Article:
Britain's first black woman MP has reopened the long running row over Cornwall's controversial "Darkie Day".
Darkie Day: Organisers have amended some songs
Diane Abbott wants ministers to stop the annual festival in Padstow which dates back more than 100 years.
She has tabled a Commons motion calling on the government to discourage it from ever happening again.
Locals have always insisted the event was never intended to be racist, but it is now known as "Mummers Day" rather than "Darkie Day" after complaints.
Organisers have also amended some songs and costumes to try to avoid offence during the festival which runs between Boxing Day and New Year's Day.
Some still black their faces and that is said to be part of folk minstrel tradition.
But Ms Abbott claims the changes are not enough.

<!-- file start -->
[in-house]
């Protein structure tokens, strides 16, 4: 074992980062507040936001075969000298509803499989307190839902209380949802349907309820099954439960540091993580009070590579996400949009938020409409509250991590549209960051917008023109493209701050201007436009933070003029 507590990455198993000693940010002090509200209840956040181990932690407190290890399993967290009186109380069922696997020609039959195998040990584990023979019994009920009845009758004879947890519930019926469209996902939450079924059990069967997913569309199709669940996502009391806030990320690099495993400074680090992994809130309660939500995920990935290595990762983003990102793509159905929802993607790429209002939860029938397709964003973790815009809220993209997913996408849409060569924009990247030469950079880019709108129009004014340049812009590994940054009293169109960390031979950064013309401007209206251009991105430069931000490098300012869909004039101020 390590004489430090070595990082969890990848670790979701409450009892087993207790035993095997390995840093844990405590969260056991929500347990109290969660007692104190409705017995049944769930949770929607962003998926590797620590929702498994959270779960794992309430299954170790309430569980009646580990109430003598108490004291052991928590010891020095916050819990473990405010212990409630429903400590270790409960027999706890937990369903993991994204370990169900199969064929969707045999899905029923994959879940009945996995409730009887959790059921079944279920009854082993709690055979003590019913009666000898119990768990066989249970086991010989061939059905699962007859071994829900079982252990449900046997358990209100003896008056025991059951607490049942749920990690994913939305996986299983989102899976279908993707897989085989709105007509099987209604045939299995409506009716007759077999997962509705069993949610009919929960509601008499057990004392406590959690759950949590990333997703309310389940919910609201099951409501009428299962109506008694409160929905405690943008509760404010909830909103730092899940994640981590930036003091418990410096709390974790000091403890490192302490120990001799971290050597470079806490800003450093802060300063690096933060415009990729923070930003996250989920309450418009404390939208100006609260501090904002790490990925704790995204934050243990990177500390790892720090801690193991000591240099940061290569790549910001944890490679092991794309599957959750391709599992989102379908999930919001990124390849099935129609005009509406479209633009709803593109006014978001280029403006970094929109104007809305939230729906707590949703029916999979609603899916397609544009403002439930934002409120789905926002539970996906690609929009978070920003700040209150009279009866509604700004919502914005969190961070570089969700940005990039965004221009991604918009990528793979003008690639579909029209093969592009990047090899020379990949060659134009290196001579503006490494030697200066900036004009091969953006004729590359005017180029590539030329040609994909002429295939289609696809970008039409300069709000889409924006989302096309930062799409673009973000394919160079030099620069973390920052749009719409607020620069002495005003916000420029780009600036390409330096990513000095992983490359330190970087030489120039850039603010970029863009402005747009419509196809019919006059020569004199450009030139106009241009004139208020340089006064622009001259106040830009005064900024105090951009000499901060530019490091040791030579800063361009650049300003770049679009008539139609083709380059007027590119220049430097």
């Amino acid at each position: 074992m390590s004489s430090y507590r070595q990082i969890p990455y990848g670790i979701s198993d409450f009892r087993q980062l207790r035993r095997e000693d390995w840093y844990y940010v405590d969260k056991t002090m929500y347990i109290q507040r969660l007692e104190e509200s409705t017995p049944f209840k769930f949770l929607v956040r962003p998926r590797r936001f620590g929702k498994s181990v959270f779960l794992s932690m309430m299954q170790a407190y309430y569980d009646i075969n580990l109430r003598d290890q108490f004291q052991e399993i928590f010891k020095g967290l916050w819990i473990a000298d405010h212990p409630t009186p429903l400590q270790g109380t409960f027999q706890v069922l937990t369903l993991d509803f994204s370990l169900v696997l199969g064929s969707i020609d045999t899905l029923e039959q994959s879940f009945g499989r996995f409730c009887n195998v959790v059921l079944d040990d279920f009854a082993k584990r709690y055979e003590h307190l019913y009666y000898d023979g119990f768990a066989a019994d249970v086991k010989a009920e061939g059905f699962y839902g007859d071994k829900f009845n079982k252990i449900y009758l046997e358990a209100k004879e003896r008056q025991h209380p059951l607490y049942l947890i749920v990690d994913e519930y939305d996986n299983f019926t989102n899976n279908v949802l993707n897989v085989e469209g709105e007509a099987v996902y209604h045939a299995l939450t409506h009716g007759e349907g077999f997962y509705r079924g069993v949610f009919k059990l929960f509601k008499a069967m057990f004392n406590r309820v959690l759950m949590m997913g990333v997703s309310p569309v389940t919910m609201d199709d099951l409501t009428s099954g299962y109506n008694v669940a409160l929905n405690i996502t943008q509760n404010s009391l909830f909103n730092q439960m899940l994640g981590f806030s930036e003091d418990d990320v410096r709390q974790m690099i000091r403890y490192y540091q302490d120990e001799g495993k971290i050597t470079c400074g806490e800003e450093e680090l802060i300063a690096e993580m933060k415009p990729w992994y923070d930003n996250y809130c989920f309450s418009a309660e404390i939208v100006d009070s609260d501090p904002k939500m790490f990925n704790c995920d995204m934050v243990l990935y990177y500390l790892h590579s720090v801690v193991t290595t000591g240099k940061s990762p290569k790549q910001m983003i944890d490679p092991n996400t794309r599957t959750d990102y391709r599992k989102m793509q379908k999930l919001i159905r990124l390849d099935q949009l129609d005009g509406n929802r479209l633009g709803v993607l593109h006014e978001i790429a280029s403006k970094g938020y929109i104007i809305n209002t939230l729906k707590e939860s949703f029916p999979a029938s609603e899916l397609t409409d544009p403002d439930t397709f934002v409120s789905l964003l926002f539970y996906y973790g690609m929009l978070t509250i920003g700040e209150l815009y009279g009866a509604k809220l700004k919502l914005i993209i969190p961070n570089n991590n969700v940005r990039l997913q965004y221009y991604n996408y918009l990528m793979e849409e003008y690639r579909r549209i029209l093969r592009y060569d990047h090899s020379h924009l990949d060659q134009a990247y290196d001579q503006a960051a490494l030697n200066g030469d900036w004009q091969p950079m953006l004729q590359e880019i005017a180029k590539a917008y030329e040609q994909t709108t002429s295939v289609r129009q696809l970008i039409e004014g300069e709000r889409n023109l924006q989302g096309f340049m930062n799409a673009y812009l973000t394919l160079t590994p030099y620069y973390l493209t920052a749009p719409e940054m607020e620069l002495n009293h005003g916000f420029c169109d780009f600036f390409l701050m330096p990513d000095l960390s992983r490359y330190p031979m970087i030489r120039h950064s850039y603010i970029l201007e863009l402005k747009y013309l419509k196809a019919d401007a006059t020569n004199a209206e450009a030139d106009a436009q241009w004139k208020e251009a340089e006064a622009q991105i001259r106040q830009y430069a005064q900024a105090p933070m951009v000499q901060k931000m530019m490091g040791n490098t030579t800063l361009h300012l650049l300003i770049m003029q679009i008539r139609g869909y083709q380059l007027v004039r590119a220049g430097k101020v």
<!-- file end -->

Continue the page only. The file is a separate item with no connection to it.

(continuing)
She said: "A lot of people don't know it goes on, but when they find out about it they are quite shocked.
"A number of MPs have signed my motion because they think it is not appropriate in modern Britain."
But local MP Dan Rogerson hit back.
"It is not something local people have objected to," he said.
"The tradition of blacking up is a very old one. It is not something that comes from Padstow, but around the rest of England and I don't think we should be picking on Padstow."
In 1998 Bernie Grant, the late black Labour MP for Tottenham, condemned the tradition as "offensive to black people all over the place".
During the festivities, revellers raise money for charity by dancing around the town and singing songs traditionally associated with the plantations.
Its origin are unknown, but one theory, now widely discounted, is that it dates from an occasion when locals witnessed black people dancing and singing aboard a slave ship forced to seek shelter in the harbour.